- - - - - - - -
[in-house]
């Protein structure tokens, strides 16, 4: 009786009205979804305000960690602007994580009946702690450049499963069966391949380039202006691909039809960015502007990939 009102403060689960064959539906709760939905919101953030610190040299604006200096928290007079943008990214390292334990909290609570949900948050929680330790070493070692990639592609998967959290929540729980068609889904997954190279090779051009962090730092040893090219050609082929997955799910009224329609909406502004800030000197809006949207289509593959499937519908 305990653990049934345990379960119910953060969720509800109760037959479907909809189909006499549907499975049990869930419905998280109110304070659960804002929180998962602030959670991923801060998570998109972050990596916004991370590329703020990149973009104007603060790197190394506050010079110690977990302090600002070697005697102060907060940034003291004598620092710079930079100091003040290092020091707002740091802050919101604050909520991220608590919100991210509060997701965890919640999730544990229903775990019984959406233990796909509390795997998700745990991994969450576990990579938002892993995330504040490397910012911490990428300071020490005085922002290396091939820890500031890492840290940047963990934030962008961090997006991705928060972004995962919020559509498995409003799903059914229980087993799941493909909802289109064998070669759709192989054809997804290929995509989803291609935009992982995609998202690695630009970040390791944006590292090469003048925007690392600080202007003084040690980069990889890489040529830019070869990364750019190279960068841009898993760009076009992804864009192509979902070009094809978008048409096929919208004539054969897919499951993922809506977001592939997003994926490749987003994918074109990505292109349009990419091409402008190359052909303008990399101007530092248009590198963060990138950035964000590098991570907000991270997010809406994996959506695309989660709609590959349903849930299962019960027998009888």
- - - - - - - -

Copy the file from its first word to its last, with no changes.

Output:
[in-house]
């Protein structure tokens, strides 16, 4: 009786009205979804305000960690602007994580009946702690450049499963069966391949380039202006691909039809960015502007990939 009102403060689960064959539906709760939905919101953030610190040299604006200096928290007079943008990214390292334990909290609570949900948050929680330790070493070692990639592609998967959290929540729980068609889904997954190279090779051009962090730092040893090219050609082929997955799910009224329609909406502004800030000197809006949207289509593959499937519908 305990653990049934345990379960119910953060969720509800109760037959479907909809189909006499549907499975049990869930419905998280109110304070659960804002929180998962602030959670991923801060998570998109972050990596916004991370590329703020990149973009104007603060790197190394506050010079110690977990302090600002070697005697102060907060940034003291004598620092710079930079100091003040290092020091707002740091802050919101604050909520991220608590919100991210509060997701965890919640999730544990229903775990019984959406233990796909509390795997998700745990991994969450576990990579938002892993995330504040490397910012911490990428300071020490005085922002290396091939820890500031890492840290940047963990934030962008961090997006991705928060972004995962919020559509498995409003799903059914229980087993799941493909909802289109064998070669759709192989054809997804290929995509989803291609935009992982995609998202690695630009970040390791944006590292090469003048925007690392600080202007003084040690980069990889890489040529830019070869990364750019190279960068841009898993760009076009992804864009192509979902070009094809978008048409096929919208004539054969897919499951993922809506977001592939997003994926490749987003994918074109990505292109349009990419091409402008190359052909303008990399101007530092248009590198963060990138950035964000590098991570907000991270997010809406994996959506695309989660709609590959349903849930299962019960027998009888």